Killing the Kid
Although Billy the Kid and his gang had escaped at Fort Sumner, they couldn’t evade the reach of the Sheriff for long. Within a couple of days, Garrett tracked the gang down once again, this time in Stinking Springs. There was no escape for the outlaws on this occasion. After a siege that lasted several days, Charlie Bowdre was killed, and the other four gang members were captured on December 23.
Billy the Kid was found guilty of his crimes and was sentenced to hang in New Mexico. However, if Garrett thought he had seen the last of the Kid, he was sorely mistaken. On April 18, 1881, Billy escaped custody and killed guards on his way to freedom; the chase was on once again. Garrett pursued his quarry one last time and arrived at the ranch of Peter Maxwell on July 14 to ask questions about Billy’s whereabouts. It transpired that Billy was staying with Maxwell unbeknownst to the Sheriff.
There are differing accounts of how Billy the Kid died. Some say he walked into a darkened bedroom while others say he woke up in the middle of the night to get something to eat and met his killer in the kitchen. Either way, Garrett was in a darkened room with Maxwell and caught Billy completely by surprise. The outlaw did not recognize his pursuer in the dark and asked âWho is it?’ in Spanish several times. Garrett responded by firing two bullets at the outlaw; one of which hit him in the heart and killed him instantly.
If Garrett thought he would become a hero for killing the notorious outlaw, he was sorely mistaken. While he initially gained fame, things turned sour within a few years. Five days after the death of Billy, Garrett traveled to Santa Fe to claim the reward but the acting governor of New Mexico, William G. Ritch, would not pay the money. Citizens of the state responded by raising over $7,000 in bounty money for the Sheriff and a year after the killing, Garrett finally received his $500.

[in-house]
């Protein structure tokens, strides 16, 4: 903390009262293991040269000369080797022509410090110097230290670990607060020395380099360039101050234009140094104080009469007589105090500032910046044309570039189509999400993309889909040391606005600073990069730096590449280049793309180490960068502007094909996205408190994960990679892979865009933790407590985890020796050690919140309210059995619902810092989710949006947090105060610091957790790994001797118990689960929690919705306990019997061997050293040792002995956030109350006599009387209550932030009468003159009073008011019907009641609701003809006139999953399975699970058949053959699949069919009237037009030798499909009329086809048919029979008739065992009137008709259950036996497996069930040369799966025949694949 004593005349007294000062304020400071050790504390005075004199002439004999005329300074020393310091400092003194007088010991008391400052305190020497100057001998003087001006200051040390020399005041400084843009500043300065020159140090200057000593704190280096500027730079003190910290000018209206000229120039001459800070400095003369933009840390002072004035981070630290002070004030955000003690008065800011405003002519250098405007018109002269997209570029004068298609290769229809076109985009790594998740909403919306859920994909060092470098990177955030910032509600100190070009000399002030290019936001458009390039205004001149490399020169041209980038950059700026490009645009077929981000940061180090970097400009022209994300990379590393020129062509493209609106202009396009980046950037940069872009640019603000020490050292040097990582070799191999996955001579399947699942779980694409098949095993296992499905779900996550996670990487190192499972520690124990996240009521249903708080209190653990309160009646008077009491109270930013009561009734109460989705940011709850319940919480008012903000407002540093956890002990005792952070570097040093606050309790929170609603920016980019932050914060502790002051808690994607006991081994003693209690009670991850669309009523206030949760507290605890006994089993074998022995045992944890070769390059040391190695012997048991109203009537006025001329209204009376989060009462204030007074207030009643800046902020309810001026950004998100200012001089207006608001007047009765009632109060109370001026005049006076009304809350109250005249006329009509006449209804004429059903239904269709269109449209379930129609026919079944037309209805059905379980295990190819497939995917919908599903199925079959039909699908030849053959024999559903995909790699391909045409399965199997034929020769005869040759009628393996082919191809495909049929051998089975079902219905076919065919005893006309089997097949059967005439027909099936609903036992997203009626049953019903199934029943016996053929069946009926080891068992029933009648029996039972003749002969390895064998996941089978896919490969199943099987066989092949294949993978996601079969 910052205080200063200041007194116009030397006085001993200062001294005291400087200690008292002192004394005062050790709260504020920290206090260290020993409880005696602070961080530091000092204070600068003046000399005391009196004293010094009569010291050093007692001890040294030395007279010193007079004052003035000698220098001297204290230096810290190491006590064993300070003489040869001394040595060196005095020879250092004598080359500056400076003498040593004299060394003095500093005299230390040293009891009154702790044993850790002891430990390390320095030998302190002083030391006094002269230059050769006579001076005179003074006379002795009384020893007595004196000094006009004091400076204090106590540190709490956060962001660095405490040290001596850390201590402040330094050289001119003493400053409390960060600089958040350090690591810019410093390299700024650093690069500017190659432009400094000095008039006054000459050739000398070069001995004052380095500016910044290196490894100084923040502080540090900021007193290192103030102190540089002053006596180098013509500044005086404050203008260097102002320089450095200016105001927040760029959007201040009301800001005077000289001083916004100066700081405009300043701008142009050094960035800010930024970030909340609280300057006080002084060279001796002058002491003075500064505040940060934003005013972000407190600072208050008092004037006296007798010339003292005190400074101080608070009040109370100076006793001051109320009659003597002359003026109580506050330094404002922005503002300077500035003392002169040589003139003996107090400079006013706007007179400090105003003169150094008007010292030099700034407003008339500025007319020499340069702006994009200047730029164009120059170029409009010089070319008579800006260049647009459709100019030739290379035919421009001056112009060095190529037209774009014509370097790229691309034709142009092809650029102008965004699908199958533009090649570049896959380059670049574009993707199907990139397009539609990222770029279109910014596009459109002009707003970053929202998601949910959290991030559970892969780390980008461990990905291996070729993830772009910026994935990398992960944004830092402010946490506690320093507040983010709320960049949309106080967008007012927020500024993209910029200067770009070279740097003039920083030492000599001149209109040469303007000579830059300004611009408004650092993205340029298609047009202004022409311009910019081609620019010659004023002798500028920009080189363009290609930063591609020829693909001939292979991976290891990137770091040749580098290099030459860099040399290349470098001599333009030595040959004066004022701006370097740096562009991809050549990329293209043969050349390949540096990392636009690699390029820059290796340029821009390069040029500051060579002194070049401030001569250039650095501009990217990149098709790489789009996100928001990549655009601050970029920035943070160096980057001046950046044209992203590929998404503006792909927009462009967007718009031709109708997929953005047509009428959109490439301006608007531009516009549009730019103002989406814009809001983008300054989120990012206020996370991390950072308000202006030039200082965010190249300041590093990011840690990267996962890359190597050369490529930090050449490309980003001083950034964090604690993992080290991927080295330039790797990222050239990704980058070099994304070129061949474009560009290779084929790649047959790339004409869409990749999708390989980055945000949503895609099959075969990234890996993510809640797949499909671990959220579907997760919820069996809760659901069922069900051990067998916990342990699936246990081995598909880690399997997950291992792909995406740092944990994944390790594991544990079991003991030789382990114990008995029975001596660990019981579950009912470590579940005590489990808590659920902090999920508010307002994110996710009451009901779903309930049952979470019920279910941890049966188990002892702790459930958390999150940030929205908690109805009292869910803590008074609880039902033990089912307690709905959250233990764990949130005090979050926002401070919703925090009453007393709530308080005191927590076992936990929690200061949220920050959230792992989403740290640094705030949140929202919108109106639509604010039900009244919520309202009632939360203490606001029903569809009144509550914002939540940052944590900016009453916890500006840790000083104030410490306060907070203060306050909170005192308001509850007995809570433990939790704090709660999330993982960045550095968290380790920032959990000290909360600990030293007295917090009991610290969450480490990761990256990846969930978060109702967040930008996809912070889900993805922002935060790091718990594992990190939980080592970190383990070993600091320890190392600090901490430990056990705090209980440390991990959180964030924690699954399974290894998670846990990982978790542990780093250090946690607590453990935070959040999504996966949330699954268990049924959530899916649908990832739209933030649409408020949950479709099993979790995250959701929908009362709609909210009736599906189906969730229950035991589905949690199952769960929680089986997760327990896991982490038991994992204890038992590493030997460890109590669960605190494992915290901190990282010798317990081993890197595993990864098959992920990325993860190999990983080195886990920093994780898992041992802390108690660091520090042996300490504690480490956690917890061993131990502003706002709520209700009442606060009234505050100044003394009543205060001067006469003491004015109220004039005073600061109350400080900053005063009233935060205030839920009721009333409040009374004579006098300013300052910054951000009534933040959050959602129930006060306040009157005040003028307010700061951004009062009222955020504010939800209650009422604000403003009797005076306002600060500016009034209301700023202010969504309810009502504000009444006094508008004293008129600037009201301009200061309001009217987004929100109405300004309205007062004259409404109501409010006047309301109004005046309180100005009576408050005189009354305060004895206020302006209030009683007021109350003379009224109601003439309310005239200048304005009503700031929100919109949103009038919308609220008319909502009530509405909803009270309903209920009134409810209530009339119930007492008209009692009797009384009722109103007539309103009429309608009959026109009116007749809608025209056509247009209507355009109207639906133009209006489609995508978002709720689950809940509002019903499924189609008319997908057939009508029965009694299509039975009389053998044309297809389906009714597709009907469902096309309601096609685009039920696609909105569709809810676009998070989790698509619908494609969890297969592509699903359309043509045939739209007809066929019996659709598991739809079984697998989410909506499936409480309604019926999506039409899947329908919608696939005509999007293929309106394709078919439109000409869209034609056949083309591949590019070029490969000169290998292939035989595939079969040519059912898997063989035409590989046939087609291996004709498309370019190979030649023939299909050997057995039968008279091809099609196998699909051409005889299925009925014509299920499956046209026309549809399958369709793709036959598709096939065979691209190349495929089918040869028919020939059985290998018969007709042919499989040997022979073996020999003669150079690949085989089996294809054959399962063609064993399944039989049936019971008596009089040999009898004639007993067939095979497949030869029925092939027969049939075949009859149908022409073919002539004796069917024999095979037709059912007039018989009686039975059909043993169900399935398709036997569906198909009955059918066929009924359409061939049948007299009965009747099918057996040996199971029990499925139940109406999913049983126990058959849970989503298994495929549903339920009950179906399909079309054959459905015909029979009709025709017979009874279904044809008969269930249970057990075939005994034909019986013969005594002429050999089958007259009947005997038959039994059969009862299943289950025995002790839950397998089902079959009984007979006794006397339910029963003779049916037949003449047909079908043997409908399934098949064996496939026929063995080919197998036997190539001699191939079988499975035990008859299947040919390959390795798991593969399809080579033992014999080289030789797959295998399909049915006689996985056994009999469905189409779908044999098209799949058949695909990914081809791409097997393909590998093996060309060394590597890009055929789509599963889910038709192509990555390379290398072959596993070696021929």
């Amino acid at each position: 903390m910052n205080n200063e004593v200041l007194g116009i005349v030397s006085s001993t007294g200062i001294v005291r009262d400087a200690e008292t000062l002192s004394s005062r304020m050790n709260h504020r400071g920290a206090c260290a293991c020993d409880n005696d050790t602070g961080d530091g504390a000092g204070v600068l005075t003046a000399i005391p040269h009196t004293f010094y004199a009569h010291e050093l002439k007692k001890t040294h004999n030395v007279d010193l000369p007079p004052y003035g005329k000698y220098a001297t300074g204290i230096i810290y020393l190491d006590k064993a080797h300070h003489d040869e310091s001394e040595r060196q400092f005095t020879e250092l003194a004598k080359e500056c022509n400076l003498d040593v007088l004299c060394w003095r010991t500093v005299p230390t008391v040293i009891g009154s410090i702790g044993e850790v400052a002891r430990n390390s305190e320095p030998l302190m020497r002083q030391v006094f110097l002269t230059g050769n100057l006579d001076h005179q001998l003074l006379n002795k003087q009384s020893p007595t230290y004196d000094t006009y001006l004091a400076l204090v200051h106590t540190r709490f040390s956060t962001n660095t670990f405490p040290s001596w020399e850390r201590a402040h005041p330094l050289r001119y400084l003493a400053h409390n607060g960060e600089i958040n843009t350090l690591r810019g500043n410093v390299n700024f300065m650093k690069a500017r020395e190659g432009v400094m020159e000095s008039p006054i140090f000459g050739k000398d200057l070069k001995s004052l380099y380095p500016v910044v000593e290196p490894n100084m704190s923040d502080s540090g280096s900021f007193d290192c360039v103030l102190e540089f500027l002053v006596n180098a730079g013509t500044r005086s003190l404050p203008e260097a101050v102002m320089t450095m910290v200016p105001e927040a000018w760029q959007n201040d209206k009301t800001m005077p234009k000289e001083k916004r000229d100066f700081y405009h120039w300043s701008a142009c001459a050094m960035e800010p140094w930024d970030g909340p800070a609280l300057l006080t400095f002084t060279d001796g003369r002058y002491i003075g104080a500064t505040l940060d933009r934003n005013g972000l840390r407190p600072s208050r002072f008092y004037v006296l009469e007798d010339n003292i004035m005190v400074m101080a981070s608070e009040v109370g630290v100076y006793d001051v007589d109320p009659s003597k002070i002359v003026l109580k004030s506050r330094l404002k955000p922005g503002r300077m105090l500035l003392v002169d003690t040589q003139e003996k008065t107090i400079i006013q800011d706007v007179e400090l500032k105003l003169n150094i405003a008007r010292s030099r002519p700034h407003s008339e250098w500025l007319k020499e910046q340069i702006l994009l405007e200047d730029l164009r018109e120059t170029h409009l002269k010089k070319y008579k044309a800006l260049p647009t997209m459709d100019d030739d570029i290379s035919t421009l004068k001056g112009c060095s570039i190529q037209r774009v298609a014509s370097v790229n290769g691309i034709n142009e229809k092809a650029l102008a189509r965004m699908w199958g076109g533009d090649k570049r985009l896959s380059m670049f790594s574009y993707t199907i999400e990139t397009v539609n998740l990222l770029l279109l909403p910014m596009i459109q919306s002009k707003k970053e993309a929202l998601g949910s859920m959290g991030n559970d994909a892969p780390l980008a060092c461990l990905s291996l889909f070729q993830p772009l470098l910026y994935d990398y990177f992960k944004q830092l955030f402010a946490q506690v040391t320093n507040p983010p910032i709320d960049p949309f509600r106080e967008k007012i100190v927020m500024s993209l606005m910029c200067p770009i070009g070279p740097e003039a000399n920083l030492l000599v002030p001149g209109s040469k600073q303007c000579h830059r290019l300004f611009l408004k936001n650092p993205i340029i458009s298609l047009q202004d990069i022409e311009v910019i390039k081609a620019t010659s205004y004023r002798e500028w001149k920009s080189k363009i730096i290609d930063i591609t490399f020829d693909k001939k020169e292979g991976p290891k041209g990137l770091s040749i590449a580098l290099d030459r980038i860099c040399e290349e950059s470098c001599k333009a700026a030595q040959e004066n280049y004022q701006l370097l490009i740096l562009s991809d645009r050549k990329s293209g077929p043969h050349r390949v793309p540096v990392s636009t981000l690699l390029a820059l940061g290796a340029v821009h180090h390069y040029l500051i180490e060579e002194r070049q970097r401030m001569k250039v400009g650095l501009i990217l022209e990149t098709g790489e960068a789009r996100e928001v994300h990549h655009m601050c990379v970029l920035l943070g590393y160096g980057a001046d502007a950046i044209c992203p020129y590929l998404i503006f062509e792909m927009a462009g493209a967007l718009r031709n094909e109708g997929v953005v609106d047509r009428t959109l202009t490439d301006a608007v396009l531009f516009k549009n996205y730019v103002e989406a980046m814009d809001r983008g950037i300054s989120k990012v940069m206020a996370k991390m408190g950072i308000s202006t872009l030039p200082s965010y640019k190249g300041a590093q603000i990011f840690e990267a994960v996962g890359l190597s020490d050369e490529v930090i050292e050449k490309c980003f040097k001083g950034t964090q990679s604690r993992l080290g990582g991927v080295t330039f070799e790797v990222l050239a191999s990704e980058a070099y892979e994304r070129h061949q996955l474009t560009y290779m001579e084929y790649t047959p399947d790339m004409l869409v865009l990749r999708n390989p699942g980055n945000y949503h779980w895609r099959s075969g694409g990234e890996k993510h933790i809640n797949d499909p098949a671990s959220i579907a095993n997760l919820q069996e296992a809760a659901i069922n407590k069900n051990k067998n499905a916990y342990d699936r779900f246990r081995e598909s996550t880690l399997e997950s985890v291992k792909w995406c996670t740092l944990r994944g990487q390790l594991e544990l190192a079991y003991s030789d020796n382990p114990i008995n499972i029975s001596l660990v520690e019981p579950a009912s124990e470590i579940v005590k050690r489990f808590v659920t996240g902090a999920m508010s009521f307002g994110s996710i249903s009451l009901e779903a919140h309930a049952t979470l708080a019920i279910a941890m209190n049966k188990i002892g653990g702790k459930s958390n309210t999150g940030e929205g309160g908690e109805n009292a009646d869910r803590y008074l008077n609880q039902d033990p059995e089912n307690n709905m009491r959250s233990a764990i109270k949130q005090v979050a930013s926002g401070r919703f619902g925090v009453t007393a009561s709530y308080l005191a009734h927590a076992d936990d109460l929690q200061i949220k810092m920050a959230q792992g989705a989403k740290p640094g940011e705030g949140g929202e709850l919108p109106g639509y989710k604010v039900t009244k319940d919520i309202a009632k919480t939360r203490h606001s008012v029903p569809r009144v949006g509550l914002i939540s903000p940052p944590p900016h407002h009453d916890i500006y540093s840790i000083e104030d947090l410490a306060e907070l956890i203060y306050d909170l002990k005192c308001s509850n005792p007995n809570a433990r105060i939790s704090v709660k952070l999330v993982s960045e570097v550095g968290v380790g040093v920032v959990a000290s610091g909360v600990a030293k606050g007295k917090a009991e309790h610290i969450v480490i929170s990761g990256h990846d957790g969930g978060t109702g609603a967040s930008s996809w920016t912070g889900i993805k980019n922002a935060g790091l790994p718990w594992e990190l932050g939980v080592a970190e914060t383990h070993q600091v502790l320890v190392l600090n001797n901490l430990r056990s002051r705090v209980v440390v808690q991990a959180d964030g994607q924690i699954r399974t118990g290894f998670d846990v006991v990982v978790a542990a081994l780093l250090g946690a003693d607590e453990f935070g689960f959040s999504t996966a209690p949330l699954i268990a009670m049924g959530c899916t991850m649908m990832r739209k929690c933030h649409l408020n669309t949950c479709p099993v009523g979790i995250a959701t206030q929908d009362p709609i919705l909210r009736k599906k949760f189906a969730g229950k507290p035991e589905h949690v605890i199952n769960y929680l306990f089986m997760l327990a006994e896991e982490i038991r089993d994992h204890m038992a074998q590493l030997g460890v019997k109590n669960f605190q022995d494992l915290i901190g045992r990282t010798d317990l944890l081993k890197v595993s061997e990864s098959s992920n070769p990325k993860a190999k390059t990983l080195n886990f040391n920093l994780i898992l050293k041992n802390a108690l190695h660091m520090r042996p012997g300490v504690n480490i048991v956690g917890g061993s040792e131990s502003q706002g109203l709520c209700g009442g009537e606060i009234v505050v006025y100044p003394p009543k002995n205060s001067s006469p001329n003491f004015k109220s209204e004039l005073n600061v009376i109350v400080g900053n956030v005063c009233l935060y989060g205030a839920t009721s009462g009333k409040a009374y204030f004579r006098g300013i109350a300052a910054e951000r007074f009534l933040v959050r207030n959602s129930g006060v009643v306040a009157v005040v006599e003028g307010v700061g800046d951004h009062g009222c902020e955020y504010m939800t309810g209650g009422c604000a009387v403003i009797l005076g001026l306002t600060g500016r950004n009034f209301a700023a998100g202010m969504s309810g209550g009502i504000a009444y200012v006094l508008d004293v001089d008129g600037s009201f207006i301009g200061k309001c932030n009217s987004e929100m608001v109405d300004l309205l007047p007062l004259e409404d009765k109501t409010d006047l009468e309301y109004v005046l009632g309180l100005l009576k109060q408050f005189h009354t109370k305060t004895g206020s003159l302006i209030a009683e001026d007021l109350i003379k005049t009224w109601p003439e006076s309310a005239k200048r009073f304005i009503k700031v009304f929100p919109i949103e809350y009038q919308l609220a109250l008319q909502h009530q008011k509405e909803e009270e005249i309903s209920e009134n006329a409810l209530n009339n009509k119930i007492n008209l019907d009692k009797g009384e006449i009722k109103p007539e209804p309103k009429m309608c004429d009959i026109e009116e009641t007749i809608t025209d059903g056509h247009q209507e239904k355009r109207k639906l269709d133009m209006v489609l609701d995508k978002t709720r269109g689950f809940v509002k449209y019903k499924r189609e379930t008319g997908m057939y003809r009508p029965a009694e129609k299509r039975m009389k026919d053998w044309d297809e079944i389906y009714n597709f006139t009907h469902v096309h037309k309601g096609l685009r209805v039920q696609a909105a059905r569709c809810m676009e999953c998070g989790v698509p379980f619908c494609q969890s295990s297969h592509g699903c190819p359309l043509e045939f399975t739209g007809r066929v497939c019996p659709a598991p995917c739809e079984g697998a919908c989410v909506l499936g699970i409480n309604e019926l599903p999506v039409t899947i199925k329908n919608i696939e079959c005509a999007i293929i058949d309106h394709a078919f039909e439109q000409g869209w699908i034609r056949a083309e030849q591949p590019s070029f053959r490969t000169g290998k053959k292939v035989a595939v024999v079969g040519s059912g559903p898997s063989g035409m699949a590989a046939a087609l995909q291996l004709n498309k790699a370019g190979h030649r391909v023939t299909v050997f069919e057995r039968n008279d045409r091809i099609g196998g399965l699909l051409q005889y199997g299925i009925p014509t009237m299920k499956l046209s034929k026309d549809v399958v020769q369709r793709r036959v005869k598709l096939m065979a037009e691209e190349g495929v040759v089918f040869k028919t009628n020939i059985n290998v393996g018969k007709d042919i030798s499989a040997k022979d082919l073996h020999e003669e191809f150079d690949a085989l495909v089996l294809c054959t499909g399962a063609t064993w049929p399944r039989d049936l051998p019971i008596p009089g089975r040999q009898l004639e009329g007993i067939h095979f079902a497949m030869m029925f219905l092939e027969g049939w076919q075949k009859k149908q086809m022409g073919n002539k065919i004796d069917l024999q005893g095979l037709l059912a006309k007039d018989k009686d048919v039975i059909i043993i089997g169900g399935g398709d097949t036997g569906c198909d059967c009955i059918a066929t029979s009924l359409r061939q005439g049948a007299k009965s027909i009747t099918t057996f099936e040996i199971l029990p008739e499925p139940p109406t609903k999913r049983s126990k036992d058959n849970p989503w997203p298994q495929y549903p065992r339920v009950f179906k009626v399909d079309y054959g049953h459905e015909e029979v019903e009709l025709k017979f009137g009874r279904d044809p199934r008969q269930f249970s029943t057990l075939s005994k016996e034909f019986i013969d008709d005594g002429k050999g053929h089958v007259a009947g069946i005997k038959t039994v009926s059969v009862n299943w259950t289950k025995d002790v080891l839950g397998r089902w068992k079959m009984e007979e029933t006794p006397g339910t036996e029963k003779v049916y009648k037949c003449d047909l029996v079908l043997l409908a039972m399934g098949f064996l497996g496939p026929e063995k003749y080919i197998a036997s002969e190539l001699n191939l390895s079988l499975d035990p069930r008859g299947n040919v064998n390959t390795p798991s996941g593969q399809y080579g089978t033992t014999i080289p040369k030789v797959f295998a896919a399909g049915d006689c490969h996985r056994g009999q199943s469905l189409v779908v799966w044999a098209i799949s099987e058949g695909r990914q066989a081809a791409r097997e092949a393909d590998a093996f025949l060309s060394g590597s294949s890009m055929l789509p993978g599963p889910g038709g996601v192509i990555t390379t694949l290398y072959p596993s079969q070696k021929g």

The End of Garrett’s 15 Minutes
The media of the day claimed that Garrett shot Billy the Kid in a cowardly fashion and turned the Sheriff into a villain and the outlaw into a folk hero. Garrett responded by telling his side of the story in the 1882 book entitled The Authentic Life of Billy the Kid, the Noted Desperado of the Southwest. However, the book fared poorly, mainly because there were eight books on the subject released before it.
While historians originally believed that Garrett’s account of the incident was authoritative, they later found that there were a number of inconsistencies and exaggerations when compared with other books on the subject.
Although Garrett was initially seen as âhero of the hour,’ question marks surrounded the circumstances of the outlaw’s death, so his popularity quickly dwindled. When his term as Sheriff ended in 1882, he moved to Texas and worked with the famous Texas Rangers for a short while in 1884. He resigned his commission within a year and moved back to his ranch in New Mexico. The rest of his life was marked by bad luck and unsuccessful business ventures.